Fearless by Name

09/21/2022 Fearless by Name

By: Jeff Yoder

Metta Sandiford-Artest: A One-Of-A-Kind Competitor

The name says it all. Like a boy to a man, from the streets to the courts, it changes with time but remains the same. A fierce competitor from the start, Metta Sandiford-Artest (formerly Ron Artest) went toe-to-toe with the greats — Michael Jordan, Kobe Bryant, LeBron James. The Sportsletter team sat down with him to talk about his journey to hoops stardom and discuss life after basketball. But first, we start from the beginning.


Growing up in Queens, New York, Metta played ball at the well-known La Salle Academy, and he teamed up with NBA stars Elton Brand and Lamar Odom in AAU. He was a fearless competitor even from the beginning, groomed by tough experiences few could understand. 


When Metta was in high school, he witnessed a murder on the basketball court at a 1991 YMCA Tournament when 19-year-old Lloyd Newton was stabbed with a table leg. Fearlessness wasn’t just a game plan, it was survival.


Metta gained fame around New York City at an early age, dominating through various tournaments as a defensive mastermind. His defensive mentality was unmatched, but he had a long way to go. At nearby St. John’s in NYC, Metta led the Red Storm to the Elite Eight in 1999 — their best finish in the last 22 years since. 


That run put Metta on the map. He was drafted by the Bulls with the 16th pick in 1999, just one year after Chicago’s “Last Dance” that was revived in the recent Netflix special. He was selected by — you guessed it — Bulls GM Jerry Krause.


“Yeah, Jerry [Krause] drafted me. He’s my man. The reason I love Jerry so much is because you’re talking about a general manager that was a part of the championships that I love. And you’re also talking about my favorite players on that team, that Jerry approved. So for me, I’m like, Jerry picked me? He picked Rodman, Pippin, Jordan, and me? Damn, right? At the 16th pick? That’s a hell of a compliment, man. So Jerry was one of the key factors in completing my dream, getting drafted to Chicago. What more could I want?”


Metta was the standard for fearless NBA defenders. He guarded the likes of LeBron James, Allen Iverson, Dwyane Wade, and even Kobe Bryant before they teamed up. He earned four NBA All-Defensive selections and the 2003-2004 NBA Defensive Player of the Year.


That 2004 season was also significant because of an incident that rocked the sports world. Basketball fans can’t forget the ‘Malice at the Palace’ — an all-out brawl sparked by a fan throwing beer at Artest during a timeout. It wasn’t a shining moment for Metta, but it shaped his future in the league and branded him as a ferocious competitor you didn’t want to mess with.


With six different teams in 19 seasons (Chicago, Indiana, Houston, Sacramento, New York, and Los Angeles), he packaged one of the most extensive, durable, and accomplished careers an NBA star could hope for, but no underdog story is complete without a ring. Metta’s came in 2010 alongside the late Kobe Bryant.


“Kobe was great because he taught me work ethic. He told me there was always another level to reach, and then I was able to take that and watch him, and hopefully I can give that back when I’m coaching. Although I’m not coaching in the NBA, I’m still coaching players and a lot of people. But he taught me how to take my game to the next level. It was a great time that I had with him. I never thought I would play with Kobe, but I did. And what an honor. What an honor.”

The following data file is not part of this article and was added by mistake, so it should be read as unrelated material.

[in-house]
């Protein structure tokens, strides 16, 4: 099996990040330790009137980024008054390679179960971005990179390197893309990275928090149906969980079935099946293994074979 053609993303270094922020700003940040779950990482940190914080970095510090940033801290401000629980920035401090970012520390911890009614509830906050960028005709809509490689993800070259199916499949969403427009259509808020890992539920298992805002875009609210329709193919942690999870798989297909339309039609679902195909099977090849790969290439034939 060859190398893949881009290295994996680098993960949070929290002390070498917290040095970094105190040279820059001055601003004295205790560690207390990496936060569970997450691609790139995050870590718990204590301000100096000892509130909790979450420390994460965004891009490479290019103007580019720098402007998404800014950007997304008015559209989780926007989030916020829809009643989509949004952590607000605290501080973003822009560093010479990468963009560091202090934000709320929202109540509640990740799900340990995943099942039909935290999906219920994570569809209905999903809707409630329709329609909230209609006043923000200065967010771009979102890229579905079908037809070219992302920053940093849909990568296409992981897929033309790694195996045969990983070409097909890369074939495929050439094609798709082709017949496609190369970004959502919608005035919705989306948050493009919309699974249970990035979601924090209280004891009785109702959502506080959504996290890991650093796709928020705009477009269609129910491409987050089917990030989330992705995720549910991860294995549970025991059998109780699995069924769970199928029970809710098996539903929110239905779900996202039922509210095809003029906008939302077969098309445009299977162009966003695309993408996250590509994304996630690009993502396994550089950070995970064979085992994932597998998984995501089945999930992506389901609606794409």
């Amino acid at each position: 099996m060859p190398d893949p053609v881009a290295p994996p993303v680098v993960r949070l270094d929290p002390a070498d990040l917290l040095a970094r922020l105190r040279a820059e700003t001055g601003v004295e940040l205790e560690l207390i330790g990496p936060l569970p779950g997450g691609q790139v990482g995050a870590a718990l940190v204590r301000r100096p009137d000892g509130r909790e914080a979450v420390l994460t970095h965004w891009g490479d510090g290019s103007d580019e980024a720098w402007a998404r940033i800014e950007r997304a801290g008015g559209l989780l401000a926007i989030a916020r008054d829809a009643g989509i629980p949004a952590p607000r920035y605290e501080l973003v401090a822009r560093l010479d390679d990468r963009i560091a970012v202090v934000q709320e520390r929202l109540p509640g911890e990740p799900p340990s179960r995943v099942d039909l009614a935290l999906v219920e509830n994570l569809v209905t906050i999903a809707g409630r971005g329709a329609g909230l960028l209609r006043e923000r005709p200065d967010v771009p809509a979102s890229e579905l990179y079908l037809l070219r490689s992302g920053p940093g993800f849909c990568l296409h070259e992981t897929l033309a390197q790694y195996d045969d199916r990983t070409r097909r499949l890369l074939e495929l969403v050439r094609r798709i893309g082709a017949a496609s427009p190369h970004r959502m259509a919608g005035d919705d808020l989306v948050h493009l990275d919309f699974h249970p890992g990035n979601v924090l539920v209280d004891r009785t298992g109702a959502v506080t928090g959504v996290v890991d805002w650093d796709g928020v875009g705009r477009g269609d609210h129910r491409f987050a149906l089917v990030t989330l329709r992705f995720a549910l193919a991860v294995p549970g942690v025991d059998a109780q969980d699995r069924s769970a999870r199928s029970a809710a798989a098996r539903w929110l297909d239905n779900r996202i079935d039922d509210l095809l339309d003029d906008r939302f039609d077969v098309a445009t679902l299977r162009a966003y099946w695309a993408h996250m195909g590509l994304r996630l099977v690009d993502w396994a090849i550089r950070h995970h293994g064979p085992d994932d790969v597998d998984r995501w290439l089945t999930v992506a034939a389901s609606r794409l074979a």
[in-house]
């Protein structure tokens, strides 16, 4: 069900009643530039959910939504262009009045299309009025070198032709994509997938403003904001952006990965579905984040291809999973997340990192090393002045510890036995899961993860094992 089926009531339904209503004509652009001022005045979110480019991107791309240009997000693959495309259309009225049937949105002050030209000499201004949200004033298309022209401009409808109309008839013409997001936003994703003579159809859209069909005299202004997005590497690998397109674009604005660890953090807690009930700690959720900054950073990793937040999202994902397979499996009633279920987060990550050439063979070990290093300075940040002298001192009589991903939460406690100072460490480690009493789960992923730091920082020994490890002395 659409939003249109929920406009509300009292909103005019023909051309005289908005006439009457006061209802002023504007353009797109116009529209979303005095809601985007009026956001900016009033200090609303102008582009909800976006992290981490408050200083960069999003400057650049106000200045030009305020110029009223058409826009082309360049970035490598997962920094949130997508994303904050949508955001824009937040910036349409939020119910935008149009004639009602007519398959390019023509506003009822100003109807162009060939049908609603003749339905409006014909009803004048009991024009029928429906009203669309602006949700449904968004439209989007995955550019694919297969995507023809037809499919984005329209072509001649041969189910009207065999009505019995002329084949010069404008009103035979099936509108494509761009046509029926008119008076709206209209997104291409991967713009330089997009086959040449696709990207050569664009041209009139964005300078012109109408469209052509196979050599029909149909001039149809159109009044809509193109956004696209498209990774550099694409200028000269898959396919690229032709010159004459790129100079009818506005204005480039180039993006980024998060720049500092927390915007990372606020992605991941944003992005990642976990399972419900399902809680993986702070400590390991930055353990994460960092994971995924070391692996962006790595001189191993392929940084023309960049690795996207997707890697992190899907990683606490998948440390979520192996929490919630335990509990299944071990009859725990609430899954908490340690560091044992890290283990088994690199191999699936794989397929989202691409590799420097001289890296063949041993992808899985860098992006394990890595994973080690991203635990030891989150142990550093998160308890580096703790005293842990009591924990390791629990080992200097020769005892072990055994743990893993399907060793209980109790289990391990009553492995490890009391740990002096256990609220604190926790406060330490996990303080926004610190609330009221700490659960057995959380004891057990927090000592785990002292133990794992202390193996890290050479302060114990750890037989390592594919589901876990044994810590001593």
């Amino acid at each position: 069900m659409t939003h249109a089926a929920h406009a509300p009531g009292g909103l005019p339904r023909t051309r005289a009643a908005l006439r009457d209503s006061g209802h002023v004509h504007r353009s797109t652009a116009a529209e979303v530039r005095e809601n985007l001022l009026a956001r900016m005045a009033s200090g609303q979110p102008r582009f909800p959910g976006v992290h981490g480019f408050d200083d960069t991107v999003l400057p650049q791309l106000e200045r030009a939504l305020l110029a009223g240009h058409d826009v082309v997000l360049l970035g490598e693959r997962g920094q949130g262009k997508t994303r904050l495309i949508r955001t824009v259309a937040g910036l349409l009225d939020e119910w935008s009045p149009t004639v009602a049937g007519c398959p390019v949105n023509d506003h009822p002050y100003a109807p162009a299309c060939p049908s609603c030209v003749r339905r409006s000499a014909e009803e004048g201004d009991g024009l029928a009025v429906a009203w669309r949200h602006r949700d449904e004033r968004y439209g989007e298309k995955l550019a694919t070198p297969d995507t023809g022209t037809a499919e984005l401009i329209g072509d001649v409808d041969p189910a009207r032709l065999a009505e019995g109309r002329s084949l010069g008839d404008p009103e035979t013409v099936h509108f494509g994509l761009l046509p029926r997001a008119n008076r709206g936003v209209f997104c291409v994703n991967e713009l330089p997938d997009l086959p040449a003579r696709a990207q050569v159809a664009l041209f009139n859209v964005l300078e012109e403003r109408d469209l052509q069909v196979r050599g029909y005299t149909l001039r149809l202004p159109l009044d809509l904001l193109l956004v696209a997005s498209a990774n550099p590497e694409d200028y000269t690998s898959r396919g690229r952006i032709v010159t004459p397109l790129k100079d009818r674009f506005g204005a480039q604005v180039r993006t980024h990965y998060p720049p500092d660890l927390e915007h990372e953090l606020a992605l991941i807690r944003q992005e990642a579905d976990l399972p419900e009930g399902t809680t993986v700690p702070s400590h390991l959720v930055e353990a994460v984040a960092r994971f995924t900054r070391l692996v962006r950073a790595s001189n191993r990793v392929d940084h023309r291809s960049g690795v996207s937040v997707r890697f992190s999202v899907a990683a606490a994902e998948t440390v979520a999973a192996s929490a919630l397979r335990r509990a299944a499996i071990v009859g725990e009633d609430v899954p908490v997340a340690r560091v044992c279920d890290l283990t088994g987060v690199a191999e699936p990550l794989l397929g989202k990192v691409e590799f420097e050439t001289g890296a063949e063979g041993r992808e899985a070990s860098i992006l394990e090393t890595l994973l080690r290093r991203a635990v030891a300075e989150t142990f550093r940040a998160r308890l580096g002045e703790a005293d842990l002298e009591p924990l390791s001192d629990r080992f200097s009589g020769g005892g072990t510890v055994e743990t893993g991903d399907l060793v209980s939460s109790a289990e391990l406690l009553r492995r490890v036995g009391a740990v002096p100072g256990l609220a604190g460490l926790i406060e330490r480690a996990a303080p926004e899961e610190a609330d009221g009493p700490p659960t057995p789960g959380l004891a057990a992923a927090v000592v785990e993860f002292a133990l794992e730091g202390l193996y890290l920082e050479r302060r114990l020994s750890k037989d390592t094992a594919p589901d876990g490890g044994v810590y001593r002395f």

After winning that championship in 2010, the name changed. So, too, did the persona.


From the sparkplug defender with a reputation as the league’s fiercest competitor, then-Ron Artest evolved into something, and someone, altogether different — Metta World Peace.


We asked about the name change, to which Sandiford-Artest said he wanted to bring youth together around the world. Playing for Phil Jackson in Los Angeles, he picked up some things from the “zen master.” In Buddhist culture, ‘Metta’ means loving kindness. And after a decade of being the NBA’s premier lock-down defender, he became much more than a basketball player.


“I think that players being vulnerable is great. If something’s bothering you, it’s just good to address it. And you can’t just generalize players and put them all in one bucket. Some players go through things, but some players don’t. Some players are okay, some players are just walking the fine line. Some players are over the line in terms of depression or anxiety or other issues, but everybody’s different. So, it’s not going to stop. There’s always going to be something. So our job is to be a resource for the players because not many other people are going to be a resource for players. That’s what makes me most proud about what I see from my fellow NBA players.”


Ron Artest. Metta World Peace. Metta Sandiford-Artest. No matter what you call him, the defensive bulldog finished his career as an NBA champion, All-Star, Defensive Player of the Year, and so much more, all while averaging career totals of just 13.2 points, 4.5 rebounds, and 2.7 assists. He ranks top-25 all-time in steals (1,721), but he’s at the top of the list for fierce competitors.


Today, Sandiford-Artest has continued coaching while helping athletes with their finances through Artest Management Group and pursuing media ventures in film, app development, and more. An underdog from Queens who made a living from the love of competition…